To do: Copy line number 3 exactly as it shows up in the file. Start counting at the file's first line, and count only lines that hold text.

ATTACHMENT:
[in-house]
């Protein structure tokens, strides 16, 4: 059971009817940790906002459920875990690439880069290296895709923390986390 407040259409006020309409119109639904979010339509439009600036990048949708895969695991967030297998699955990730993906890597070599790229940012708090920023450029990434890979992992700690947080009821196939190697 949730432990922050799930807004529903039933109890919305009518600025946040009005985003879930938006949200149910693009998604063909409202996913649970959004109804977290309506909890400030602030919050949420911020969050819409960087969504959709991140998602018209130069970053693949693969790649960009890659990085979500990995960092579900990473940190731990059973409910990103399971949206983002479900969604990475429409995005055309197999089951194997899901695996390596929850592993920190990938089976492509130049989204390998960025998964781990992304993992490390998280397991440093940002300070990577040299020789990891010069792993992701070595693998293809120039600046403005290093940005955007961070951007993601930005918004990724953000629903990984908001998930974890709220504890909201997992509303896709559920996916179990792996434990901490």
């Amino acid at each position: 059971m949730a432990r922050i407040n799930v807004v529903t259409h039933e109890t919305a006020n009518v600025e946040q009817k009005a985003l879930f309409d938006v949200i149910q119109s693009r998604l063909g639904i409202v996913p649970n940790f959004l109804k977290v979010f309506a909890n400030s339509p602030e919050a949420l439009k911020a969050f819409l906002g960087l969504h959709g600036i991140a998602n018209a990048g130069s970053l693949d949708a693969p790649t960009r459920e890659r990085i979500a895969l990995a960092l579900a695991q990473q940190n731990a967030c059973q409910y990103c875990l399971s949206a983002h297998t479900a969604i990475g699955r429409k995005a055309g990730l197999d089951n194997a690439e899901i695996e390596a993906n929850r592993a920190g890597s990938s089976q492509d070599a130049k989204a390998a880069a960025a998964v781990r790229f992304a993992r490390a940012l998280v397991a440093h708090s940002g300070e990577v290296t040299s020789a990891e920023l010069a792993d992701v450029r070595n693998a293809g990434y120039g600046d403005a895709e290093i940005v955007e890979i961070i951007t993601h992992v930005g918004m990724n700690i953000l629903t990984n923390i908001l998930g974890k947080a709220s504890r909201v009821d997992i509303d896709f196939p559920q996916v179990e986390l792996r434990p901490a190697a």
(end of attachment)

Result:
């Amino acid at each position: 059971m949730a432990r922050i407040n799930v807004v529903t259409h039933e109890t919305a006020n009518v600025e946040q009817k009005a985003l879930f309409d938006v949200i149910q119109s693009r998604l063909g639904i409202v996913p649970n940790f959004l109804k977290v979010f309506a909890n400030s339509p602030e919050a949420l439009k911020a969050f819409l906002g960087l969504h959709g600036i991140a998602n018209a990048g130069s970053l693949d949708a693969p790649t960009r459920e890659r990085i979500a895969l990995a960092l579900a695991q990473q940190n731990a967030c059973q409910y990103c875990l399971s949206a983002h297998t479900a969604i990475g699955r429409k995005a055309g990730l197999d089951n194997a690439e899901i695996e390596a993906n929850r592993a920190g890597s990938s089976q492509d070599a130049k989204a390998a880069a960025a998964v781990r790229f992304a993992r490390a940012l998280v397991a440093h708090s940002g300070e990577v290296t040299s020789a990891e920023l010069a792993d992701v450029r070595n693998a293809g990434y120039g600046d403005a895709e290093i940005v955007e890979i961070i951007t993601h992992v930005g918004m990724n700690i953000l629903t990984n923390i908001l998930g974890k947080a709220s504890r909201v009821d997992i509303d896709f196939p559920q996916v179990e986390l792996r434990p901490a190697a």